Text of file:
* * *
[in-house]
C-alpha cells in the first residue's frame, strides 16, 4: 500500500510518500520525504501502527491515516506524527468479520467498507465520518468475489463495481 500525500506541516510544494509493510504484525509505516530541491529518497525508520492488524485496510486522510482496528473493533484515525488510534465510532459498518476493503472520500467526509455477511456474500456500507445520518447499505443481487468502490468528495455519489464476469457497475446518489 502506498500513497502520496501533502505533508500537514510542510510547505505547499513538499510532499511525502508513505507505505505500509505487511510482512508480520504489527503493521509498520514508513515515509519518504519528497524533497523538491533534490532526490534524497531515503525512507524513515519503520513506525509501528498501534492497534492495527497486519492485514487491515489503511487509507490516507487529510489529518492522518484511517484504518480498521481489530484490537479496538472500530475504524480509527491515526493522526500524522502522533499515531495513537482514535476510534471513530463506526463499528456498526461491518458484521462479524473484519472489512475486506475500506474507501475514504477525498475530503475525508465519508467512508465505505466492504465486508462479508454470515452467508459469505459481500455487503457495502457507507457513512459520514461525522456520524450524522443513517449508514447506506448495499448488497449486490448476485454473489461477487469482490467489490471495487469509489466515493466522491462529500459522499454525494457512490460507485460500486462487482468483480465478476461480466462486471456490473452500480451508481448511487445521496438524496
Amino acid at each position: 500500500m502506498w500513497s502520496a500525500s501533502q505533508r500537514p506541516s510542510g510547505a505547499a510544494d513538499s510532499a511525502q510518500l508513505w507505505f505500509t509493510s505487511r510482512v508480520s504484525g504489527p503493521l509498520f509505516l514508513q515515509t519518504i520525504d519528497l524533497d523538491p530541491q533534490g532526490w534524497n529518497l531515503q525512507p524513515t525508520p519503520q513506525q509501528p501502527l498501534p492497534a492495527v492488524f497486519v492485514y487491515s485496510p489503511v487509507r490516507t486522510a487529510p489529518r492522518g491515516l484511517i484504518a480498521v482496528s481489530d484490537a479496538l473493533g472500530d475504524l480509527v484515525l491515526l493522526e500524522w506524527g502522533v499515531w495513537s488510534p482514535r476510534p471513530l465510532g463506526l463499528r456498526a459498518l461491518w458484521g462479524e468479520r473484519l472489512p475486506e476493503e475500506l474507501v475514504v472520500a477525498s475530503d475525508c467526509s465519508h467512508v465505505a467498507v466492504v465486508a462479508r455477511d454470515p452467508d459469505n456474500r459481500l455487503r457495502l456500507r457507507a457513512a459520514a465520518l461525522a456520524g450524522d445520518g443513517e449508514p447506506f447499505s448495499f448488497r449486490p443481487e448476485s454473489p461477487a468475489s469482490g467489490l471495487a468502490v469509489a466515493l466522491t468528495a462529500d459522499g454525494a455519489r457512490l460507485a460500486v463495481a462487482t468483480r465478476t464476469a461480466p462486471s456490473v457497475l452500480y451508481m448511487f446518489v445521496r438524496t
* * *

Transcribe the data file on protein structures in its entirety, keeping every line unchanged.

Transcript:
[in-house]
C-alpha cells in the first residue's frame, strides 16, 4: 500500500510518500520525504501502527491515516506524527468479520467498507465520518468475489463495481 500525500506541516510544494509493510504484525509505516530541491529518497525508520492488524485496510486522510482496528473493533484515525488510534465510532459498518476493503472520500467526509455477511456474500456500507445520518447499505443481487468502490468528495455519489464476469457497475446518489 502506498500513497502520496501533502505533508500537514510542510510547505505547499513538499510532499511525502508513505507505505505500509505487511510482512508480520504489527503493521509498520514508513515515509519518504519528497524533497523538491533534490532526490534524497531515503525512507524513515519503520513506525509501528498501534492497534492495527497486519492485514487491515489503511487509507490516507487529510489529518492522518484511517484504518480498521481489530484490537479496538472500530475504524480509527491515526493522526500524522502522533499515531495513537482514535476510534471513530463506526463499528456498526461491518458484521462479524473484519472489512475486506475500506474507501475514504477525498475530503475525508465519508467512508465505505466492504465486508462479508454470515452467508459469505459481500455487503457495502457507507457513512459520514461525522456520524450524522443513517449508514447506506448495499448488497449486490448476485454473489461477487469482490467489490471495487469509489466515493466522491462529500459522499454525494457512490460507485460500486462487482468483480465478476461480466462486471456490473452500480451508481448511487445521496438524496
Amino acid at each position: 500500500m502506498w500513497s502520496a500525500s501533502q505533508r500537514p506541516s510542510g510547505a505547499a510544494d513538499s510532499a511525502q510518500l508513505w507505505f505500509t509493510s505487511r510482512v508480520s504484525g504489527p503493521l509498520f509505516l514508513q515515509t519518504i520525504d519528497l524533497d523538491p530541491q533534490g532526490w534524497n529518497l531515503q525512507p524513515t525508520p519503520q513506525q509501528p501502527l498501534p492497534a492495527v492488524f497486519v492485514y487491515s485496510p489503511v487509507r490516507t486522510a487529510p489529518r492522518g491515516l484511517i484504518a480498521v482496528s481489530d484490537a479496538l473493533g472500530d475504524l480509527v484515525l491515526l493522526e500524522w506524527g502522533v499515531w495513537s488510534p482514535r476510534p471513530l465510532g463506526l463499528r456498526a459498518l461491518w458484521g462479524e468479520r473484519l472489512p475486506e476493503e475500506l474507501v475514504v472520500a477525498s475530503d475525508c467526509s465519508h467512508v465505505a467498507v466492504v465486508a462479508r455477511d454470515p452467508d459469505n456474500r459481500l455487503r457495502l456500507r457507507a457513512a459520514a465520518l461525522a456520524g450524522d445520518g443513517e449508514p447506506f447499505s448495499f448488497r449486490p443481487e448476485s454473489p461477487a468475489s469482490g467489490l471495487a468502490v469509489a466515493l466522491t468528495a462529500d459522499g454525494a455519489r457512490l460507485a460500486v463495481a462487482t468483480r465478476t464476469a461480466p462486471s456490473v457497475l452500480y451508481m448511487f446518489v445521496r438524496t